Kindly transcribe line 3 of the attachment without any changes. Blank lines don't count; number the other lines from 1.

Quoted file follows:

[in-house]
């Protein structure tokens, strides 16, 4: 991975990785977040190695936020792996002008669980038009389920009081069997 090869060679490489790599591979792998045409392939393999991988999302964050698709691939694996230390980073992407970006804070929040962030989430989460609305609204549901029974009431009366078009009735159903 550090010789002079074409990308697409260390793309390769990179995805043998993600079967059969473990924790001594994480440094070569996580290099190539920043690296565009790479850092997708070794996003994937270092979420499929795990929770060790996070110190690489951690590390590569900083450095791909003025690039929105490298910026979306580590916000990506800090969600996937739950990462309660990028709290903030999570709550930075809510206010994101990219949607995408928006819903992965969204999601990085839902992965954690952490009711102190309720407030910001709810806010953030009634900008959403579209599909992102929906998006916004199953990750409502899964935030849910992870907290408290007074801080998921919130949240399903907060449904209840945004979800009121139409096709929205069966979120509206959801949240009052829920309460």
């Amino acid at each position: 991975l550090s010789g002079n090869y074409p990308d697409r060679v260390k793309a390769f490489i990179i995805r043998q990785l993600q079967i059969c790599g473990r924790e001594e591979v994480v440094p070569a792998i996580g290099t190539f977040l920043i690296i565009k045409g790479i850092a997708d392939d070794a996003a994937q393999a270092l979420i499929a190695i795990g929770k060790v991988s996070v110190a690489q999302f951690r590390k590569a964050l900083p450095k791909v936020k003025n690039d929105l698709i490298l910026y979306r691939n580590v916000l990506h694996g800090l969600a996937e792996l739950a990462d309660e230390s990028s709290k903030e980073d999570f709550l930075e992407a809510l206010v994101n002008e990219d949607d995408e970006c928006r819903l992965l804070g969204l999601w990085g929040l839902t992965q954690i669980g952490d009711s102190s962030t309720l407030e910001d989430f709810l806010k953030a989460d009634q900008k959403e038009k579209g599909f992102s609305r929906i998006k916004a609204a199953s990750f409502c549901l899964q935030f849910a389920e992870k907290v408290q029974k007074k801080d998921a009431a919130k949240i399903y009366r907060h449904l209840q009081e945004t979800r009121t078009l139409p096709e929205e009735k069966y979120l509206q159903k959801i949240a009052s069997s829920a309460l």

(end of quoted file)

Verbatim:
């Amino acid at each position: 991975l550090s010789g002079n090869y074409p990308d697409r060679v260390k793309a390769f490489i990179i995805r043998q990785l993600q079967i059969c790599g473990r924790e001594e591979v994480v440094p070569a792998i996580g290099t190539f977040l920043i690296i565009k045409g790479i850092a997708d392939d070794a996003a994937q393999a270092l979420i499929a190695i795990g929770k060790v991988s996070v110190a690489q999302f951690r590390k590569a964050l900083p450095k791909v936020k003025n690039d929105l698709i490298l910026y979306r691939n580590v916000l990506h694996g800090l969600a996937e792996l739950a990462d309660e230390s990028s709290k903030e980073d999570f709550l930075e992407a809510l206010v994101n002008e990219d949607d995408e970006c928006r819903l992965l804070g969204l999601w990085g929040l839902t992965q954690i669980g952490d009711s102190s962030t309720l407030e910001d989430f709810l806010k953030a989460d009634q900008k959403e038009k579209g599909f992102s609305r929906i998006k916004a609204a199953s990750f409502c549901l899964q935030f849910a389920e992870k907290v408290q029974k007074k801080d998921a009431a919130k949240i399903y009366r907060h449904l209840q009081e945004t979800r009121t078009l139409p096709e929205e009735k069966y979120l509206q159903k959801i949240a009052s069997s829920a309460l």